CHLAMYDIA

CHLAMYDIA…

  • Is one of the most common sexually transmitted diseases (STDs).
  • Is caused by bacteria.
  • Is passed from person to person during sexual activity, including vaginal, anal and oral sex.
  • Can pass from mother to baby during birth resulting in eye infections or in more severe cases, pneumonia.
  • Should be treated immediately If a person is infected.
  • Is most common in women under 25 years of age because the cervix of young women is much more sensitive to infection.
  • Can lead to serious problems for both men and women. The tiny tubes of the reproductive system can become scarred and blocked as the body fights the infection. This can lead to infertility (inability to have children) and other problems.

HOW IS CHLAMYDIA SPREAD?

Chlamydia can only spread when one person’s infected body fluids (like sperm, ejaculate, or vaginal fluids) are passed to another person.  Certain parts of the body get infected easier than others because bacteria grow easier in warm, moist places. Vaginal, oral and anal sex are the main ways the bacteria is passed from one person to another.

WHAT ARE THE SYMPTOMS OF CHLAMYDIA?

HOW DO YOU GET TESTED FOR CHLAMYDIA?

Testing for chlamydia is easy. The most common test is a urine sample that is sent to a lab. Not all healthcare providers do the test automatically, so be sure to ask for one if you’ve had unprotected sex. A woman’s annual PAP exam is a good time to get tested.  In some cases, a provider may take some fluid from the vagina or penis and send it to the lab.  One new test allows a woman to collect her own vaginal sample with a swab, but it may not be available everywhere. If you’re interested in getting tested this way, ask your healthcare provider if it’s available.


CAN CHLAMYDIA BE TREATED?

Treatment is usually quick and easy. Your healthcare provider will give you a prescription for an antibiotic. Take all your medicine, even after you start to feel better. Pregnant women may need different medicine, so tell your provider if you think you might be pregnant. It’s important to tell your provider because you might need a different kind of medicine. Your sex partner(s) must also be treated or you will get chlamydia again.

WHAT HAPPENS IF YOU DON’T GET TREATMENT?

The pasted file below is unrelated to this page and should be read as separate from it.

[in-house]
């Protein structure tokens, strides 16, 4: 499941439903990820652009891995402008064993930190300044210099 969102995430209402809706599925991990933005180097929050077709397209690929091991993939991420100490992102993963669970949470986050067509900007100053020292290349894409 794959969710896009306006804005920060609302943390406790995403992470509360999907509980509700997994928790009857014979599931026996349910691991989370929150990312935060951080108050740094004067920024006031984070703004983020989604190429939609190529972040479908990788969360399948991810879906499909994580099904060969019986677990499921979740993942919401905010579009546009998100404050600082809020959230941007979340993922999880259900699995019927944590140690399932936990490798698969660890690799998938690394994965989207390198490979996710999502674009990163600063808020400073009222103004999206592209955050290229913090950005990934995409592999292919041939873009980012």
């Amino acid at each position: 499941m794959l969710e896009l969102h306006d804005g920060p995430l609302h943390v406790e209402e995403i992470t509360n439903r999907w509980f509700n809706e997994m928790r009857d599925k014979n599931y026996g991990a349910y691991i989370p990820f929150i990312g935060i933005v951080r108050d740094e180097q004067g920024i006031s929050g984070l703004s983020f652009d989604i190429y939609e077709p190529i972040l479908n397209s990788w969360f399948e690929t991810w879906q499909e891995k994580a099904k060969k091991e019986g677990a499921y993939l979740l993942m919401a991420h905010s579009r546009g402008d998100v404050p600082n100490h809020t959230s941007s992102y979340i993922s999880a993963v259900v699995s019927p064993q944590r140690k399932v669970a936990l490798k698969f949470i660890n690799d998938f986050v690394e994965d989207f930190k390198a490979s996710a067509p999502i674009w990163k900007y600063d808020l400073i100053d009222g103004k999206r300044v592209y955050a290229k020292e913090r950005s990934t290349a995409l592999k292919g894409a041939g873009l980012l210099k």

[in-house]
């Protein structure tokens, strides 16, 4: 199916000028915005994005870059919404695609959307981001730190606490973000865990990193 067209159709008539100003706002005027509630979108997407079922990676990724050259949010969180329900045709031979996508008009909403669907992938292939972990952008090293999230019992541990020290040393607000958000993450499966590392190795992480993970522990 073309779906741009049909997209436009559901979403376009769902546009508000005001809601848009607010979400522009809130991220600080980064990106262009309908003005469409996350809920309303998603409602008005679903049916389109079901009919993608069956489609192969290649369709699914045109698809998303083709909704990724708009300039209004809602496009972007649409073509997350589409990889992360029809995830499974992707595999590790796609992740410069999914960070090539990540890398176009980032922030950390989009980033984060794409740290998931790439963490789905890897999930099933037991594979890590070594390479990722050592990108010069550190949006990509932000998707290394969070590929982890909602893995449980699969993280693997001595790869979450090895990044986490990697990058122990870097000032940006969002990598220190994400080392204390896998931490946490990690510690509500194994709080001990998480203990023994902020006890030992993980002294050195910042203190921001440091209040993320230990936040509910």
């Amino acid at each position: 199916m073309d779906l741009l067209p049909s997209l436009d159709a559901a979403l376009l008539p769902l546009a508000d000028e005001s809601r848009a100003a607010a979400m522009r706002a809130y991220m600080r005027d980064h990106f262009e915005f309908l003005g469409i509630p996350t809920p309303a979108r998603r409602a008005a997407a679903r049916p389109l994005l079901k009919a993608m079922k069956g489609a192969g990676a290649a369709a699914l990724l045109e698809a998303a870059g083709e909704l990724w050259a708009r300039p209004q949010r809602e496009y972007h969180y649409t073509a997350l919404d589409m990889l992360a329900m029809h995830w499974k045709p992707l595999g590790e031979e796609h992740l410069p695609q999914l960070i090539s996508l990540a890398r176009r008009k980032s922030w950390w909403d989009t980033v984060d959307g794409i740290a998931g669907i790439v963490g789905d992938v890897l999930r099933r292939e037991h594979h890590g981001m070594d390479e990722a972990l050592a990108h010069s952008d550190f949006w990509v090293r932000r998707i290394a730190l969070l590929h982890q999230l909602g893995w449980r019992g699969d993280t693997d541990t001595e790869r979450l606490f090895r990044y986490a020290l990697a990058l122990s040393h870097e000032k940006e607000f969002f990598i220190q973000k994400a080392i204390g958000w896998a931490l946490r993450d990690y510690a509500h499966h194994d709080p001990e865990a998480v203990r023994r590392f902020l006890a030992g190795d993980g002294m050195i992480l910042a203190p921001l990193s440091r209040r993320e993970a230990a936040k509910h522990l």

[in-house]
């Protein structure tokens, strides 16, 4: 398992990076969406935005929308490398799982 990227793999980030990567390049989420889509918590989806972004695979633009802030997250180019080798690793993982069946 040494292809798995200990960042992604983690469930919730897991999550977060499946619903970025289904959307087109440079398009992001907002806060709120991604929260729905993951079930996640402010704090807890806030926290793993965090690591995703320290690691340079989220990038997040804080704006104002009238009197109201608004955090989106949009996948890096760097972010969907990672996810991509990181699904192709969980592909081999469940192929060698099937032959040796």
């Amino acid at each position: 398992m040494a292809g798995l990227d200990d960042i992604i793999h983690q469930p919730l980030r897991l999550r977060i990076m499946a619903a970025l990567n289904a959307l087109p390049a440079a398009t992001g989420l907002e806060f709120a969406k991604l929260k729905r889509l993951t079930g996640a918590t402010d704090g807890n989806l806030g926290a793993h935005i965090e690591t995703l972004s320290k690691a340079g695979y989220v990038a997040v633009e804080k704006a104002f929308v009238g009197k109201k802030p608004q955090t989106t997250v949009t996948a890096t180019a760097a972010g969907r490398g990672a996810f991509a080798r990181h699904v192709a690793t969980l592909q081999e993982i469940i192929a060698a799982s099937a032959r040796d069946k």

Untreated chlamydia is a leading cause of pelvic inflammatory disease (PID) in women. After time, the germs can travel further into the body, causing damage to the reproductive system.

In men, chlamydia can cause an inflammation of the testicles called epididymitis. It can cause fever, pain and swelling. Like PID in women, the damage can be severe enough to cause infertility.

WHAT IF YOU’RE DIAGNOSED WITH CHLAMYDIA?

Follow your provider’s instructions. Tell your partner so that he or she can be tested and treated as they probably have it, too. Even if you don’t plan to have sex with this partner again, it’s important they are told so that they won’t spread it to anybody else. In addition to you and your partner receiving treatment, you should not have any sex while taking your medicine and for 7-10 days after you and your partner finish the treatment.

If you need help telling your partner about the infection, visit the communication page for helpful ways to handle the discussion.

IS CHLAMYDIA PREVENTABLE?

The most effective way to avoid a chlamydia infection is not to have activity that passes sexual fluids. If you decide to have sex, choose to be in a mutually monogamous relationship (where you and your partner only have sex with each other) and use latex or polyurethane condoms correctly and every time you have sex.

To be sure you’re correctly using condoms, check out this video. For women who are pregnant, the best way to prevent spreading the infection to the baby is to get treated as quickly as possible, treat sex partners, and have a retest to ensure the bacteria is completely gone before giving birth.



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